Early each summer I pick strawberries and make jam. The timing isn’t ever ideal as strawberry season in Maine tends to peak as school ends and the onslaught of summer activities and visitors hits. Jam making is, however, one of my cherished rites of early summer and enjoying home-made strawberry jam in the midst of winter is a big payoff for a day’s work.
Yesterday morning I suddenly realized that it was my first and last opportunity to pick strawberries and make jam. My kids were already busy, so I set off to pick on my own. When I arrived at the farm, the strawberry fields were already generously dotted with other pickers. I filled a wooden trug with my stained green quart baskets, wandered out into a likely looking area and began looking for berries. The sun was hot on my head and shoulders, and initially, berries were few and far between. I overheard a number of people comment that the picking had been so much better last week. It was slow going at first, but soon I fell into an easy rhythm and relaxed into the task. I moved along the rows, enjoying the sweet scent and the feel of warm, ripe berries slipping from my hands into the baskets. A slight breeze kept the bugs to a minimum, and snippets of conversations rose and fell around me.
“You are the best strawberry-picker I’ve ever seen!” said an admiring grandmother to her young granddaughter. “Isn’t she the best, PopPop?”
“Never seen better,” her grandfather agreed.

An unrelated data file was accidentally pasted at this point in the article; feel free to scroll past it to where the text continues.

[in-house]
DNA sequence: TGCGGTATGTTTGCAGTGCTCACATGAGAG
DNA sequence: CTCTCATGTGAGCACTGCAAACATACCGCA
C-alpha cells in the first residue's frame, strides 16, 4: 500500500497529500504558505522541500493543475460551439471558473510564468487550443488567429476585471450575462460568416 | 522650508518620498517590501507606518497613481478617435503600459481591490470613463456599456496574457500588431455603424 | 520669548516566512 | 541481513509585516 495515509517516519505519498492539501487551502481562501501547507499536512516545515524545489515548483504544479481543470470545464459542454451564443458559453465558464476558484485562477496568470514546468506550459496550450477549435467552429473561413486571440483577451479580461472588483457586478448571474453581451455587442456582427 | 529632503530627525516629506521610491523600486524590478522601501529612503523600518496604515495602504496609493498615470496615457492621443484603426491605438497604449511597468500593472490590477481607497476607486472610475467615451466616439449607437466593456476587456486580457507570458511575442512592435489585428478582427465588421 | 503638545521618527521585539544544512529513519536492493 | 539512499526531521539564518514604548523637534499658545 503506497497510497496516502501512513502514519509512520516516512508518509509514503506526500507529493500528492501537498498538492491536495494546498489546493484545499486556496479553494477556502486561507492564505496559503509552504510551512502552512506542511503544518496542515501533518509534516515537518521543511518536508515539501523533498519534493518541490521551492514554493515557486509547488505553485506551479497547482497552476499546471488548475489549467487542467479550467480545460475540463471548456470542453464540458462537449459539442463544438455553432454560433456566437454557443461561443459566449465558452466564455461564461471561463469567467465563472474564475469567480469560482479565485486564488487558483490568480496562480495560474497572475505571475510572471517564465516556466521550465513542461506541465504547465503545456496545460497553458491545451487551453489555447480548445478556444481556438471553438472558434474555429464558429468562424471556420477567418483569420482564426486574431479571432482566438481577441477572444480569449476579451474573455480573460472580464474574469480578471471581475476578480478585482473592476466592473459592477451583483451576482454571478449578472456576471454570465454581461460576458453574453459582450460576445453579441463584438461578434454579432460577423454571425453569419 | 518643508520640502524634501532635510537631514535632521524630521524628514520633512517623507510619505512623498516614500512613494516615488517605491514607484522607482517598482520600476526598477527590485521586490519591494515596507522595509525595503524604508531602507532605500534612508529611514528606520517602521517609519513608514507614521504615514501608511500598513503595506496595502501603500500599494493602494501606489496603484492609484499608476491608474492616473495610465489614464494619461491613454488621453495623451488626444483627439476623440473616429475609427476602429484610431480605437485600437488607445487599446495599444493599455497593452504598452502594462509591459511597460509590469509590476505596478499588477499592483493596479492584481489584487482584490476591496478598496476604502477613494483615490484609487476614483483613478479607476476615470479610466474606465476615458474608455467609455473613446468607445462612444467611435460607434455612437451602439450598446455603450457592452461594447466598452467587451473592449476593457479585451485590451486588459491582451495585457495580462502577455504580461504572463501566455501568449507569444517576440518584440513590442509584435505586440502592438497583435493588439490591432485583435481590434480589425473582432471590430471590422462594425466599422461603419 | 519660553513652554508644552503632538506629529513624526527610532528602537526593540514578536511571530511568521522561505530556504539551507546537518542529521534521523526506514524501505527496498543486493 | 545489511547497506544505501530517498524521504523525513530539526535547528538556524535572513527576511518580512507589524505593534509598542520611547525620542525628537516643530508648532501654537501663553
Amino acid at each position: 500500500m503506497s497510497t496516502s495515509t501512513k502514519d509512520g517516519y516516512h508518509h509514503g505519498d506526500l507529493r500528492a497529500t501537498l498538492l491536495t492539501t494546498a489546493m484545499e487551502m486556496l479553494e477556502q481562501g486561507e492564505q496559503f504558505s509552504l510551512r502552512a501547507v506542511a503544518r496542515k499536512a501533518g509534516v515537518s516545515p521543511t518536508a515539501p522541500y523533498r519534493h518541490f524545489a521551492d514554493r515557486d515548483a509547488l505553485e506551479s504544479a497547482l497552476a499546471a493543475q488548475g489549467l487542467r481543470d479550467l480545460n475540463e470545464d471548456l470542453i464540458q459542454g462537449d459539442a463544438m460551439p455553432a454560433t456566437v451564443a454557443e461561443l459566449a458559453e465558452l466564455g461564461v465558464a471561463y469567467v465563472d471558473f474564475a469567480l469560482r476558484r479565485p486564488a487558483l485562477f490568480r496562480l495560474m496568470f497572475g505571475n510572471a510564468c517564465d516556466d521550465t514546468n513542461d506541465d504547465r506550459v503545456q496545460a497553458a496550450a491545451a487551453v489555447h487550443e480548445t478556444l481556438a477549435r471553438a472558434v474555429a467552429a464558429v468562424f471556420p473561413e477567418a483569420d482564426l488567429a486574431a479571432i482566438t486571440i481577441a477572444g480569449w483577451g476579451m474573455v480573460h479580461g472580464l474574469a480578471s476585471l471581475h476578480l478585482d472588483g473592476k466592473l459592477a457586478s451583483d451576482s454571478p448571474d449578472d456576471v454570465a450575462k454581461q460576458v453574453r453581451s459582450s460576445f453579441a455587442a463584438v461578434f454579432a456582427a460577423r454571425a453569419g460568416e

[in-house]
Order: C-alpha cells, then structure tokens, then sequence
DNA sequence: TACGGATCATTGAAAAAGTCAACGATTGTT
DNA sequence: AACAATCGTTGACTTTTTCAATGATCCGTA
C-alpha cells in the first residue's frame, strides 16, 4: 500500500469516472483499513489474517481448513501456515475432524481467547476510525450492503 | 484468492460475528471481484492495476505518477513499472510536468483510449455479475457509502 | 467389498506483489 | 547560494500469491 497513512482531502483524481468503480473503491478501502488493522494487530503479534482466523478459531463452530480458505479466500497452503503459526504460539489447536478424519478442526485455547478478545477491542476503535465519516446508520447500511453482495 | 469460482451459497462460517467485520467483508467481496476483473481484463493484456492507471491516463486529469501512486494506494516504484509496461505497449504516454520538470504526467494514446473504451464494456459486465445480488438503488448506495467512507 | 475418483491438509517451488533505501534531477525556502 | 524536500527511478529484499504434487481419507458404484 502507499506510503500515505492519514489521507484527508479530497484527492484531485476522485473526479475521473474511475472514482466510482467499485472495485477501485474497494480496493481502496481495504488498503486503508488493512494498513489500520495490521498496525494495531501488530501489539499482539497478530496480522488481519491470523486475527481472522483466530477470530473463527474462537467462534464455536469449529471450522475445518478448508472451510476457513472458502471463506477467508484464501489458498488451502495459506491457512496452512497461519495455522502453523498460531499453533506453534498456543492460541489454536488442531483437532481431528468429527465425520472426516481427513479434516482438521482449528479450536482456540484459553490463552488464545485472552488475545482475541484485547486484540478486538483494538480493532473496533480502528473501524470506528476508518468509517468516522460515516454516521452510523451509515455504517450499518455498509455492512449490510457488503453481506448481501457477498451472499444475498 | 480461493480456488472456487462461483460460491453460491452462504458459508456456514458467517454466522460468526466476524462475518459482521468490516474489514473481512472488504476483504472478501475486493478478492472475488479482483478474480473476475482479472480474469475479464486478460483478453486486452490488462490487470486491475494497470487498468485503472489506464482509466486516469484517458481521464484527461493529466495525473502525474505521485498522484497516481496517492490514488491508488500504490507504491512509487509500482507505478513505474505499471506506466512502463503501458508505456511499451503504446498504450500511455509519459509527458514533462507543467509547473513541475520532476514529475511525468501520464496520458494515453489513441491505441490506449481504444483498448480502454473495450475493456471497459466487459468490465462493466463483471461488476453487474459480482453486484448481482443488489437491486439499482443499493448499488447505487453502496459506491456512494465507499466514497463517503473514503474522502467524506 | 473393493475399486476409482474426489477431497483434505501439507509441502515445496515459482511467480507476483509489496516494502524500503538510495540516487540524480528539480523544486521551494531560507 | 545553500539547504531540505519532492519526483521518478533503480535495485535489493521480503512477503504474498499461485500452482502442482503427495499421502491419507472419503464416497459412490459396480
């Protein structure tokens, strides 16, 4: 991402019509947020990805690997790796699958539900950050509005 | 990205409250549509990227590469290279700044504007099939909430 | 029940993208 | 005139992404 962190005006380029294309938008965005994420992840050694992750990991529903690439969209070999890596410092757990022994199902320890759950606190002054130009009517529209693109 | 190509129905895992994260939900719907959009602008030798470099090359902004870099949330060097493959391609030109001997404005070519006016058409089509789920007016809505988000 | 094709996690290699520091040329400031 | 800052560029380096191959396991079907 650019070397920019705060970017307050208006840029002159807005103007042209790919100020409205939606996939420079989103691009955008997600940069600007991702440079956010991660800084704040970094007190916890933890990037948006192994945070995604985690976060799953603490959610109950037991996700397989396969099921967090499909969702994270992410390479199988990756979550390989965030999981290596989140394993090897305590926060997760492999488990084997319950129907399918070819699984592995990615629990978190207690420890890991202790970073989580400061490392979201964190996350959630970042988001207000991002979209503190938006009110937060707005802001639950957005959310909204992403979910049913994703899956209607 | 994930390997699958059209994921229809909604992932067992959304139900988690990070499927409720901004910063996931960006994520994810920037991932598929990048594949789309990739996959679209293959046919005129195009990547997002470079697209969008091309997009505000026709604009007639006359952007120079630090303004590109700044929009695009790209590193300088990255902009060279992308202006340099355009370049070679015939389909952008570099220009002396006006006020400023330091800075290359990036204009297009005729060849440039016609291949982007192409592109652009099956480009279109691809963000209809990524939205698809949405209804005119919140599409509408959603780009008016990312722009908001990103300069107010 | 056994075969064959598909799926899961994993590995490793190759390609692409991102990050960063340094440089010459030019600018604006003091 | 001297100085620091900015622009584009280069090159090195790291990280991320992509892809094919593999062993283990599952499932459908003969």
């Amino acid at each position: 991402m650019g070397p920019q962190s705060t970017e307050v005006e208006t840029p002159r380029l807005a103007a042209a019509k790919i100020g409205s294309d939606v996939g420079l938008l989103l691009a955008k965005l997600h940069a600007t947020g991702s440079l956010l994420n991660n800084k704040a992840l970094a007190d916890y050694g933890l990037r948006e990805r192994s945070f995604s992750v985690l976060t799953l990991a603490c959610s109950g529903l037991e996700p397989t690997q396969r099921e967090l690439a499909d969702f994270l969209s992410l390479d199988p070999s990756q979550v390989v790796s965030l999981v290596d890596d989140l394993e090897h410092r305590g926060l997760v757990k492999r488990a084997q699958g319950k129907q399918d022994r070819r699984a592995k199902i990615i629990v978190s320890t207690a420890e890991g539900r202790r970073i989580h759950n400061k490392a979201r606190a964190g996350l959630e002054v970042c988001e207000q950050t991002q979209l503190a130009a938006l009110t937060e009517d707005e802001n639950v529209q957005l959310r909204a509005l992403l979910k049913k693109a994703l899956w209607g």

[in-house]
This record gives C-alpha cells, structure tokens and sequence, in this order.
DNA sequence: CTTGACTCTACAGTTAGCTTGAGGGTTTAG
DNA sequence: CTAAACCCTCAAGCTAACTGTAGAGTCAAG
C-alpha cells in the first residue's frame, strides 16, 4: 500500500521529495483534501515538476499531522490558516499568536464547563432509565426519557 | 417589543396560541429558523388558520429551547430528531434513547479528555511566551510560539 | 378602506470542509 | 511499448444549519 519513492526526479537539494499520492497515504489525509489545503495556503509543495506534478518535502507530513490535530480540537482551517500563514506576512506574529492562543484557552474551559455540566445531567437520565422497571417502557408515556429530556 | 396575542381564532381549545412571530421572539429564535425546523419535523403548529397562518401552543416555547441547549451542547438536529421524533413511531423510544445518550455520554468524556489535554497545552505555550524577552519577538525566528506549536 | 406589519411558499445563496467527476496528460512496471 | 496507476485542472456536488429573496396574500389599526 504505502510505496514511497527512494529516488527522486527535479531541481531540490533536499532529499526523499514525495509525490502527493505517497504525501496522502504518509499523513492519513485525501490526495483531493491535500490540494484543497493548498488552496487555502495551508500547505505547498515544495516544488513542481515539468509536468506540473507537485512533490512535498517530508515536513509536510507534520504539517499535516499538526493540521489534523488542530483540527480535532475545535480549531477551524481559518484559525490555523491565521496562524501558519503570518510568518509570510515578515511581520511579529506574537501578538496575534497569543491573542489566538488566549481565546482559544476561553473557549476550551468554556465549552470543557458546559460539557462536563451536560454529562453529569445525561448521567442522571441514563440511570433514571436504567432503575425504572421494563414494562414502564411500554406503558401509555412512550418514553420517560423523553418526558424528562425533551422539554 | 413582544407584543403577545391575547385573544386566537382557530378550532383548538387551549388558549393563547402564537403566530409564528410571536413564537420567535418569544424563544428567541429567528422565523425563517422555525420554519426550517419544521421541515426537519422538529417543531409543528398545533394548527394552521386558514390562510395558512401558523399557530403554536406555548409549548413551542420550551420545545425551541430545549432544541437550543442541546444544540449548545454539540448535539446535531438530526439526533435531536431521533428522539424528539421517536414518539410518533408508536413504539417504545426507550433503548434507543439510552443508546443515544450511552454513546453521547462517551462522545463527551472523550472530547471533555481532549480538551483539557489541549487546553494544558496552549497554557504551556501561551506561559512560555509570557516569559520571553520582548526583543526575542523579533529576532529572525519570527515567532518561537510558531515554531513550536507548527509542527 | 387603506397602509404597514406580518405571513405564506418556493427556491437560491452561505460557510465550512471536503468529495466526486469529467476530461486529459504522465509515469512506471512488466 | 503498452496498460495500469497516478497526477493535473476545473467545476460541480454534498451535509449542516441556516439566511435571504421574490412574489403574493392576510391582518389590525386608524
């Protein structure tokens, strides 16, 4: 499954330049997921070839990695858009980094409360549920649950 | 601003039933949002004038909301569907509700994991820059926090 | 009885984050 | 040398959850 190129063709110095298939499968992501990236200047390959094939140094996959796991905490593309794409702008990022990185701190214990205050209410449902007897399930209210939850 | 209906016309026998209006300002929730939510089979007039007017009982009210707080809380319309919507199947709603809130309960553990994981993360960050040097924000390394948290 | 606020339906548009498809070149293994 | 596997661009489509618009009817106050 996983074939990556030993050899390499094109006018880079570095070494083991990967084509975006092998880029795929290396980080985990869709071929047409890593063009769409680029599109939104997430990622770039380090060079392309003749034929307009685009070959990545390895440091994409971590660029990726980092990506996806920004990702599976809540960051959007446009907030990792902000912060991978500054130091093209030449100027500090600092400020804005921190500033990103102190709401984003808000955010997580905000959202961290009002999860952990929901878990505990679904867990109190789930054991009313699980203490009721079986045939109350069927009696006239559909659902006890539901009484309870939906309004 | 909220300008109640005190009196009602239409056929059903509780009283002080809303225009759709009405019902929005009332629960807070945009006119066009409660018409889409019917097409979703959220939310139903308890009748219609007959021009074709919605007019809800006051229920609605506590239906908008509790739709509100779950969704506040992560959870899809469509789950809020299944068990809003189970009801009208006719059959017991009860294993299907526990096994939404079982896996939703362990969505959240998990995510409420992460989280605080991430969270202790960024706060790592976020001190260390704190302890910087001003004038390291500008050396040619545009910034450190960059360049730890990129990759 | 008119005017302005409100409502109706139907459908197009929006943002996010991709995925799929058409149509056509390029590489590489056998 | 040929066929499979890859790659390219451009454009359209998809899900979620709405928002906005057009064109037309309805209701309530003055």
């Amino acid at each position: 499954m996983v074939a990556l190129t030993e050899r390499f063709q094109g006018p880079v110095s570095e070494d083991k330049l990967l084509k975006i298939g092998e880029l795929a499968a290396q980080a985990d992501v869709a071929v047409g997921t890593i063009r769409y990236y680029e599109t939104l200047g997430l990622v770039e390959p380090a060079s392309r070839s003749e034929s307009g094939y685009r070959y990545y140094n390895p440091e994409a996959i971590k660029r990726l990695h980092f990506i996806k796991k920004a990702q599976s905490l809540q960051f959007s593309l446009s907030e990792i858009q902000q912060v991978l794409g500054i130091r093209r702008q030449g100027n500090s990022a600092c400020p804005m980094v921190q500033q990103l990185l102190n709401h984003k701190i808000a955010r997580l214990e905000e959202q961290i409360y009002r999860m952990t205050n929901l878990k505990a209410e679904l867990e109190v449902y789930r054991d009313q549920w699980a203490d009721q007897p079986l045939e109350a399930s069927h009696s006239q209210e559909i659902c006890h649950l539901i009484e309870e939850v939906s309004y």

“Only four years old and she’s already picked two quarts,” her grandmother announced.
“Look, PopPop! Here’s another one,” the child chimed. I looked up and saw her. She held her hand outstretched toward her grandfather. Her long russet braid hung down her back and tendrils of delicate hair framed her face, which was lit by a brilliant grin.
“Well, look at the size of that one!” he said, grinning back at her.
“…and not a drop of strawberry juice on her clothes!” continued her grandmother. “Have you ever seen a 4 year old who could pick berries like that? You know, she doesn’t even remember picking last year, but she was only 3 then.”
They chatted in this admiring vein for quite some time, their granddaughter basking in the sunshine, her achievements and their approval. I continued picking, listening to the soft thud of juicy strawberries mounding in my basket and the soft murmurs of their conversation.
Eventually I stood and stretched, easing the kinks from my lower back, and hoisted my laden basket to head to the farm stand. I paid up and headed toward home for a full day of jam-making. It’s hot, sticky work but oh, so rewarding. There’s nothing like the satisfaction of transforming those sun-warmed ruby-red fruits into jar after jar of bottled jam and then stacking them neatly in my pantry–Essence of summer captured in my cupboard.
On some cold, dark day this winter, I’ll pull a softly glowing jar of ruby jam from my pantry. I’ll open it up and inhale deeply. And for just a moment, I’ll transcend that moment and relive this field and this day and the warmth of summer sun on my skin. I’ll hear the echoes of the loving conversation and remember the earthy and sweet scents of the strawberry fields, and hear again the soft plops of the berries piling up in my quart baskets. I’ll think nostalgically of the steamy sweet-smelling kitchen and the sticky pots and pans and that magical transformation from berry to jam.
I don’t know if my fellow-pickers made jam with their strawberry bounty, but I like to think so. I like to imagine a day many months from now and a young girl in a far-off kitchen with windows framing the cold winter scene outside. I can almost see her standing there with her open jar of strawberry jam and a dreamy smile on her lips. Jam magic.